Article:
Grim outlook for missing fishermen
Two men are still missing after a fishing vessel was reported overdue on Saturday in Fiordland and debris was found.
Emergency services were alerted after the boat was overdue to dock in Milford Sound.
Western Southland sub-area commander Senior Sergeant Cynthia Fairley said skipper Kevin Cosgrove, 60, of Dodson, and crewman Nirvana Drew Reynolds, 16, of Blackball, were aboard the 11.58-metre The Governor, which operated out of Greymouth.
"Our thoughts are with the families of the missing men at this tragic time," she said.
Fishing vessels went out to search for The Governor and about 4.50pm on Saturday found a diesel spill. A liferaft and a buoyancy ring were also found, about 9 kilometres offshore southwest of the sound, she said.
At the time, there was an easterly wind and there was also a large amount of freshwater coming from the sound, after heavy rainfall in the area.
About 3pm yesterday the search and rescue team in the Southern Lakes Helicopter found a debris trail in the tide line about 36km southwest of Yates Point. This started about 9km from shore slightly north of George Sound, Ms Fairley said.
Crew aboard the fishing vessel Amazon worked through the debris yesterday to see if they could find anything and had found fish bins and pieces of wood, she said. The search would be scaled down to a limited search today.
Sergeant Ian Martin, of Invercargill search and rescue, said a Coastguard fixed-wing aircraft from Invercargill joined the search, along with a helicopter that conducted another shoreline search.
The Governor had been trawling when the skipper radioed another boat and said the vessel had become entangled in something about 11.30am on Saturday, he said.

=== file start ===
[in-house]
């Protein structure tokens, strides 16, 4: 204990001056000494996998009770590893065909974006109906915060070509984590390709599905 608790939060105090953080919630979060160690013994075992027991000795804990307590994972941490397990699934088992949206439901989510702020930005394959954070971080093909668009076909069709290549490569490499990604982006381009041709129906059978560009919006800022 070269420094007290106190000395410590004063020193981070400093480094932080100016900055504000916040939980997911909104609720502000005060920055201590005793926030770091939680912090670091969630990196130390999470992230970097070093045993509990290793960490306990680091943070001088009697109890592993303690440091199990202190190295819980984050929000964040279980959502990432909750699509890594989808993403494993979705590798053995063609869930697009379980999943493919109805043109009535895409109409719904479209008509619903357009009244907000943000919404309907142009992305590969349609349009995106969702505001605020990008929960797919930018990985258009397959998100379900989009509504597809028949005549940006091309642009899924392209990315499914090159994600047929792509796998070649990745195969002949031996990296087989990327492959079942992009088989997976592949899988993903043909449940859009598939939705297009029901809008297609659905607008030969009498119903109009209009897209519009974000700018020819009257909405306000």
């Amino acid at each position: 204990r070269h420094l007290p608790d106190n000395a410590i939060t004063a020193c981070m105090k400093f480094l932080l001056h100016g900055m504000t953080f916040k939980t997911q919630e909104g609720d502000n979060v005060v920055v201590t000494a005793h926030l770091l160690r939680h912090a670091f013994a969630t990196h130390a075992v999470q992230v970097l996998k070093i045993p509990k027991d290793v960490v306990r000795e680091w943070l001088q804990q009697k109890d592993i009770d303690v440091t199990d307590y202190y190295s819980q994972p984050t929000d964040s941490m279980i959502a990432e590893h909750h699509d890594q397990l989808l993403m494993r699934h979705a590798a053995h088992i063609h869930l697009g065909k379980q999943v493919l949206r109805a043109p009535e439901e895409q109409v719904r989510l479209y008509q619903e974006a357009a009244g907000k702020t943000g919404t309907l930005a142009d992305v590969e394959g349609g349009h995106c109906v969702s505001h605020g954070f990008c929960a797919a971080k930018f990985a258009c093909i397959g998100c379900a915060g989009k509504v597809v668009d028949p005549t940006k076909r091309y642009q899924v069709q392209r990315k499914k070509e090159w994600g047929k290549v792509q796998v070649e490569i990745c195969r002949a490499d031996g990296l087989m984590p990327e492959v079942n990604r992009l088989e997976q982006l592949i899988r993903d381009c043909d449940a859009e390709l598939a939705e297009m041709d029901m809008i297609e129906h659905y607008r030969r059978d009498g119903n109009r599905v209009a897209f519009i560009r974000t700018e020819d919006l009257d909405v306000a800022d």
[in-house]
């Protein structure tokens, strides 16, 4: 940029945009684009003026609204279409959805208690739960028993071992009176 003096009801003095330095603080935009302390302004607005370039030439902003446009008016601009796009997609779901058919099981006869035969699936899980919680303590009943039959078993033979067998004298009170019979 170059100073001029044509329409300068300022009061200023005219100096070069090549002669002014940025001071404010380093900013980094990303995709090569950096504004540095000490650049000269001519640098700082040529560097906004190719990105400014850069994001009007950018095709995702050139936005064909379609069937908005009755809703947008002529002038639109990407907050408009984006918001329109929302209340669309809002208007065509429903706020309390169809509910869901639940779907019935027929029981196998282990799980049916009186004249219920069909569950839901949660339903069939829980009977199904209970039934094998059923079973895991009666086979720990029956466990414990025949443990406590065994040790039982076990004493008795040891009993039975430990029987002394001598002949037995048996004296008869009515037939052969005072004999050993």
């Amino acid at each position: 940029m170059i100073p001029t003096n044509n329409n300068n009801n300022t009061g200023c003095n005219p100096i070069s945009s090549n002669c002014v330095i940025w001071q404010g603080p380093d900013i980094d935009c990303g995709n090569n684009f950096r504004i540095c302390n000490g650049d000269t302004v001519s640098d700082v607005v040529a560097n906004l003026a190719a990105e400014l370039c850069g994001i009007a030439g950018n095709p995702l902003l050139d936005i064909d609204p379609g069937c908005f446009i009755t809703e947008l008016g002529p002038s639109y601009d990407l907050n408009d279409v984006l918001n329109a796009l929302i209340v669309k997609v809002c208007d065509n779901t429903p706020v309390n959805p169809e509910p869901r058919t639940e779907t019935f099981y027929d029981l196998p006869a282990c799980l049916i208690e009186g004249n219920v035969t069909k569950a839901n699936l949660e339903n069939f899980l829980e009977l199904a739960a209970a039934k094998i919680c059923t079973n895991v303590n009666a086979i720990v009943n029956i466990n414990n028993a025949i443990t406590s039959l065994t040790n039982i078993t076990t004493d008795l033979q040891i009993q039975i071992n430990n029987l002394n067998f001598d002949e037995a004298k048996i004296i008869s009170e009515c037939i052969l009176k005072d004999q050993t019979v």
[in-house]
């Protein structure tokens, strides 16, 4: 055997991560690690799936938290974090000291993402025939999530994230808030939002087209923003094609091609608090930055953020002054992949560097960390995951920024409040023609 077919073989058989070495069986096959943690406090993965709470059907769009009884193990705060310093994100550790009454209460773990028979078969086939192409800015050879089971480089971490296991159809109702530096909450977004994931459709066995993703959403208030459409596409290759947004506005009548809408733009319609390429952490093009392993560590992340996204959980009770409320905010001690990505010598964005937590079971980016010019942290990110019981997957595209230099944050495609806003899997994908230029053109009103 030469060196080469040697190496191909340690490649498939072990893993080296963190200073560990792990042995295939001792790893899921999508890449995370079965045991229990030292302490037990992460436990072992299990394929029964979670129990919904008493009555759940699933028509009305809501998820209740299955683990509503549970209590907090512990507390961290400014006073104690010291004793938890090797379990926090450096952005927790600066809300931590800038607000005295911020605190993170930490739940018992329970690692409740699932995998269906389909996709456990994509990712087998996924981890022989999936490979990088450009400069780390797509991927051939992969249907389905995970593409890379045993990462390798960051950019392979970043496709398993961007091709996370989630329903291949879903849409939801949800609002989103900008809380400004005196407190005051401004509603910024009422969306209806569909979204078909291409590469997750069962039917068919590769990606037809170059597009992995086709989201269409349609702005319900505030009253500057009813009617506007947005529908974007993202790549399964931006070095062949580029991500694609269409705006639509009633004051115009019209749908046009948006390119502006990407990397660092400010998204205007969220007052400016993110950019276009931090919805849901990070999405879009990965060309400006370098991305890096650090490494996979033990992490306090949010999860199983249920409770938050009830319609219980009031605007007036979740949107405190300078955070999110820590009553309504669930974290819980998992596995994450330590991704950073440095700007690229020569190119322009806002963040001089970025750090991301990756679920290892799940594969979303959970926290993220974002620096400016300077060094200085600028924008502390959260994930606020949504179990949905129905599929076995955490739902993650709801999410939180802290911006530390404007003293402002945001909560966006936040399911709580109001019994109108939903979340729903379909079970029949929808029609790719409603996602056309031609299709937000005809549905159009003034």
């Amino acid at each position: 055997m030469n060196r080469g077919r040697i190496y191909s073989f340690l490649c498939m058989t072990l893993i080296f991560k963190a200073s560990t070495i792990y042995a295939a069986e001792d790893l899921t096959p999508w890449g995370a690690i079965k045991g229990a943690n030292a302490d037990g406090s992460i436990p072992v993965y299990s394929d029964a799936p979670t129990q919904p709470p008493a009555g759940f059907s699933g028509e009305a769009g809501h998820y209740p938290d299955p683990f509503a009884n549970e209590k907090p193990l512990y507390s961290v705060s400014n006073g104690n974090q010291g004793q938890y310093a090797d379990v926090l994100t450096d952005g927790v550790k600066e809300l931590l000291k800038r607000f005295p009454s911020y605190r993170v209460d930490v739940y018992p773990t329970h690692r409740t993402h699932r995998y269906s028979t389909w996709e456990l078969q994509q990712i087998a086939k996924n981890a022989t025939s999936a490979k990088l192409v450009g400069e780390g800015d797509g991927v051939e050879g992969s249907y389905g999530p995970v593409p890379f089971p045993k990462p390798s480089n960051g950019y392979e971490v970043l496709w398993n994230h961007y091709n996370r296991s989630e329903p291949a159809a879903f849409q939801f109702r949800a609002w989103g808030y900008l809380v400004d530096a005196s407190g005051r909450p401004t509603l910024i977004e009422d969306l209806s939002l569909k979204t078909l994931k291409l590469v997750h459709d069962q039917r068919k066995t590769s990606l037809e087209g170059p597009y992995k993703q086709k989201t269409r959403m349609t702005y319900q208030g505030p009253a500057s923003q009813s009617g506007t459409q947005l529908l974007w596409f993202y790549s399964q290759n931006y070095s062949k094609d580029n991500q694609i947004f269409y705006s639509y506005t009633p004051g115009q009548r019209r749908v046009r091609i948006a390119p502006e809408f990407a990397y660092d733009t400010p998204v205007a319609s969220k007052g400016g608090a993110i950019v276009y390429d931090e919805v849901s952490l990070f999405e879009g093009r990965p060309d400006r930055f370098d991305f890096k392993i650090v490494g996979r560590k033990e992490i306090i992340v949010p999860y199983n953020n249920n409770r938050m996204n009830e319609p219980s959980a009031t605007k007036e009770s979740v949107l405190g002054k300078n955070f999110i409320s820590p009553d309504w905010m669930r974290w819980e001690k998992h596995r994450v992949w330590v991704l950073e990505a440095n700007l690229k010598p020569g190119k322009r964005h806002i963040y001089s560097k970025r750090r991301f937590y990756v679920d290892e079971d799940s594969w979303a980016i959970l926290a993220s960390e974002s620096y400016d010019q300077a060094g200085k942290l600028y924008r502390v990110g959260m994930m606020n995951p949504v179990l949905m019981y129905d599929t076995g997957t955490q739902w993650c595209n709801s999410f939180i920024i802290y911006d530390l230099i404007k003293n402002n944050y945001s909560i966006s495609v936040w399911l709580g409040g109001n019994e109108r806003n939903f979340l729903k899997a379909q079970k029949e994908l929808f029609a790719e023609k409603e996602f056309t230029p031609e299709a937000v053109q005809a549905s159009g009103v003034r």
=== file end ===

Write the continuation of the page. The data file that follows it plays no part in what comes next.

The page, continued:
"The last they heard of him, he was in the process of trying to unhook it," he said.
Ms Fairley said last night it was thought the vessel may have come to grief after snagging a net near Yates Point.
The Invercargill and Te Anau SAR Management Team was discussing the viability of using the police dive squad to locate the wreckage but it could be 40 metres deep, she said.
They would consider the location, depth, tidal movements and the weather, she said.
Two helicopters equipped with night vision goggles and thermal imaging equipment were also involved in the search on Saturday night. They stopped searching about 8.30pm because of weather restricting their visibility.
There were southeasterly winds of about 25 knots and swells of one to two metres on Saturday, but conditions were clearer yesterday, Mr Martin said.
Southern Lakes Helicopters pilot Chris Green, who was involved in the search on Saturday night, said yesterday conditions at the time of the search were reasonably good apart from a strong southeasterly breeze blowing over from out of Milford, which pushed a thin layer of haze over the search area.
The haze was the reason the helicopter search was called off, as it was too unsafe to fly low in those conditions, he said.
The search area was about eight kilometres square, just off Briggs Rocks down to just south of Transit Beach, he said.
One of the fishing vessels involved on Saturday found the liferaft, along with other debris including fish tubs and a chilly bin, he said. "There was quite a large drift, and with the offshore wind coming out of Milford, it is very unlikely anybody would have been able to swim to shore, because it would be against probably a 25-knot southeasterly coming offshore".
Greymouth District Mayor Tony Kokshoorn said yesterday the community was hanging on to hope the two men would be found safe.
"We're hoping they can find them. As each hour goes by it gets tougher and tougher.
"We know the odds, especially in rough seas, are very much against these people but sometimes it turns out to be good news and we hope that's the situation this time." email@example.com
The Southland Times